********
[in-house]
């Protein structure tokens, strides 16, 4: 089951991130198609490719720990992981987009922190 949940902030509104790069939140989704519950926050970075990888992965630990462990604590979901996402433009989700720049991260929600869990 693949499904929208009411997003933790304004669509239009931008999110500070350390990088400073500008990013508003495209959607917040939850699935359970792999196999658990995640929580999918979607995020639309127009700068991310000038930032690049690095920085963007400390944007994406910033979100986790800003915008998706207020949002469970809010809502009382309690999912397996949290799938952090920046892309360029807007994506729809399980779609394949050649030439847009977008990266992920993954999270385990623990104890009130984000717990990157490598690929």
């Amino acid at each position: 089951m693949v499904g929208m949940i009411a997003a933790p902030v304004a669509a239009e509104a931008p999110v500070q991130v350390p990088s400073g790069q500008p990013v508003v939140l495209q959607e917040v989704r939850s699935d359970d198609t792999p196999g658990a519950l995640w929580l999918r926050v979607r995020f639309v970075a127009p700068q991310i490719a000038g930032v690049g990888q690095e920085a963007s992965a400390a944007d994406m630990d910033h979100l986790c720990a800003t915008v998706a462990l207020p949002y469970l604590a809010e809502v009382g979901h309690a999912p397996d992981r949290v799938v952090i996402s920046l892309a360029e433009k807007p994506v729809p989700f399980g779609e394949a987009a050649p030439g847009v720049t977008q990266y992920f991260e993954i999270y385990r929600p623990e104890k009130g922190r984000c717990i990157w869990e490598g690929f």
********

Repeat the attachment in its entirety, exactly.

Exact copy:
[in-house]
């Protein structure tokens, strides 16, 4: 089951991130198609490719720990992981987009922190 949940902030509104790069939140989704519950926050970075990888992965630990462990604590979901996402433009989700720049991260929600869990 693949499904929208009411997003933790304004669509239009931008999110500070350390990088400073500008990013508003495209959607917040939850699935359970792999196999658990995640929580999918979607995020639309127009700068991310000038930032690049690095920085963007400390944007994406910033979100986790800003915008998706207020949002469970809010809502009382309690999912397996949290799938952090920046892309360029807007994506729809399980779609394949050649030439847009977008990266992920993954999270385990623990104890009130984000717990990157490598690929």
């Amino acid at each position: 089951m693949v499904g929208m949940i009411a997003a933790p902030v304004a669509a239009e509104a931008p999110v500070q991130v350390p990088s400073g790069q500008p990013v508003v939140l495209q959607e917040v989704r939850s699935d359970d198609t792999p196999g658990a519950l995640w929580l999918r926050v979607r995020f639309v970075a127009p700068q991310i490719a000038g930032v690049g990888q690095e920085a963007s992965a400390a944007d994406m630990d910033h979100l986790c720990a800003t915008v998706a462990l207020p949002y469970l604590a809010e809502v009382g979901h309690a999912p397996d992981r949290v799938v952090i996402s920046l892309a360029e433009k807007p994506v729809p989700f399980g779609e394949a987009a050649p030439g847009v720049t977008q990266y992920f991260e993954i999270y385990r929600p623990e104890k009130g922190r984000c717990i990157w869990e490598g690929f």